The NYT, citing a Palestinian press report that it then had confirmed by a Clinton administration source, says the Clinton plan countenances the insertion of international forces in Palestinian areas where Israel would be withdrawing troops.

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The NYT continues to work the Clinton legacy watch, with efforts on his foreign policy and his performance as commander in chief. According to the Times, the 1995 bailout of Mexico marked Clinton's signature change to an economic-based foreign policy. Since then, Clinton has signed more than 300 trade agreements. And the paper confirms the widely held view that the deaths of 18 U.S. soldiers in Somalia made casualty-free combat a Clinton priority. The paper adds, citing several unnamed foreign policy officials in the Clinton administration, the episode also "led to a president unwilling to exercise full authority over military commanders."

A WP front-pager showcases a workplace trend: increasing numbers of people having sex-change operations and then, as opposed to moving away and starting a new life, coming back to their old jobs. The story says that about half of the 1,000 people who have transsexual surgery each year now do that. Society's dealings with gays and lesbians has, explains the story, broadened its tolerance--and there's the tight labor market.

The business section of the WP reports that William J. Bennett, who was secretary of education in the Reagan administration, will become the CEO of a new company specializing in online schooling. The story says the company's offerings will follow the vision of education Bennett propounded along with two co-authors in a 1999 book. But the NYT, in reporting on the same development, adds this quote from that book: "When you hear the next pitch about cyber-enriching your child's education, keep one thing in mind: so far, there is no good evidence that most uses of computers significantly improve learning." The Times also mentions something else the Post does not: that the new venture's funders include a company backed by convicted securities defrauder Michael Milken.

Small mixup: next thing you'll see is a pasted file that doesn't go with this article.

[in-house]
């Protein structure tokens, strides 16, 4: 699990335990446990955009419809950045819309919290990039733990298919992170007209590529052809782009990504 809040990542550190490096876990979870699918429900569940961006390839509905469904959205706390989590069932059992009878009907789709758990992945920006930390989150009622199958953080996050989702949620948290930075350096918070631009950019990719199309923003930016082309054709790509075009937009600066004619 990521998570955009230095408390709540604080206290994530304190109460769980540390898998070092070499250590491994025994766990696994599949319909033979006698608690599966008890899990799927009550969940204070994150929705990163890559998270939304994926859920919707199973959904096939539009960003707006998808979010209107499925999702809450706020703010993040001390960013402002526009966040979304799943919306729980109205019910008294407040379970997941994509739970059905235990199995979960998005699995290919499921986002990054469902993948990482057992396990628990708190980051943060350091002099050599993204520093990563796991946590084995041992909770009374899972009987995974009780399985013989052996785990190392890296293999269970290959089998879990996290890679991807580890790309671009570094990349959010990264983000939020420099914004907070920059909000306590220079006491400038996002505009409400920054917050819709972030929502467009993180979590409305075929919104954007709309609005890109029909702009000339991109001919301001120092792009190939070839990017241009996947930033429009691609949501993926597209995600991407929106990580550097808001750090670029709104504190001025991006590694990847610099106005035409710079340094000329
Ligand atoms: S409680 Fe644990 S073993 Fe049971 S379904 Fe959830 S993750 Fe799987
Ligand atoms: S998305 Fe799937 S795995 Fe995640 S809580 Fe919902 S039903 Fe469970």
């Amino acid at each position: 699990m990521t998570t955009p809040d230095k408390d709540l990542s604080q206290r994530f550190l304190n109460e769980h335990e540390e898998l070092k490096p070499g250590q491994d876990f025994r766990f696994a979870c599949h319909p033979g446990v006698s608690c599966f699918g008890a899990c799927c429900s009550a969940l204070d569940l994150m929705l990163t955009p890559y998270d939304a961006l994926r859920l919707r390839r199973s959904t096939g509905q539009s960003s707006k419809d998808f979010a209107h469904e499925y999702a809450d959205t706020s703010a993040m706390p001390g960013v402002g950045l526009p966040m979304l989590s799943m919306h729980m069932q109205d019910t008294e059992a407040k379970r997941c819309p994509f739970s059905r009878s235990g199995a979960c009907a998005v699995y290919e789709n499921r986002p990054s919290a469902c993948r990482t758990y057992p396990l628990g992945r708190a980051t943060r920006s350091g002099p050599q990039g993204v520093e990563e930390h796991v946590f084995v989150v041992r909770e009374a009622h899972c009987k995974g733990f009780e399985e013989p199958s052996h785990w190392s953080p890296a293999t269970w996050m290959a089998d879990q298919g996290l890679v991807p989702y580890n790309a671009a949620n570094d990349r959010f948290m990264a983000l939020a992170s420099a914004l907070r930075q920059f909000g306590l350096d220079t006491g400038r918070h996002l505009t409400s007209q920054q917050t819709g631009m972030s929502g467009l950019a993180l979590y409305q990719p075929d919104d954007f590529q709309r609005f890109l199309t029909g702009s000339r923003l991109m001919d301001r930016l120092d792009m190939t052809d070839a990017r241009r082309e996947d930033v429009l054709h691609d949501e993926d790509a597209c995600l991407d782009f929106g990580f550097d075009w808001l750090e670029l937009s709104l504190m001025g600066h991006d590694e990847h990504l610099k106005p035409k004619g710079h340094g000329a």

A letter writer to the WP observes that in a Dec. 20 Post story, former Israeli prime minister Shimon Peres is referred to as a Nobel Laureate but co-recipient Yasser Arafat is not. It turns out that the imbalance is even more widespread--a quick search of the Post archive finds the same asymmetry in all six of the paper's articles mentioning the two men published in the past 14 days.

A NYT front-pager delves into the rise of abstinence-based sex ed classes, a curriculum that next year will receive $100 million in state and federal funds, compared to $30 million in federal funds for HIV ed. The story provides a special glimpse into where the money is going when it describes a video used in some of these courses that shows a half-dozen teen-agers chewing cheese snacks, then spitting into glasses of water, which they then pour into one another's glasses. (Federally funded studies have not shown that students who see this film never eat cheese snacks again.)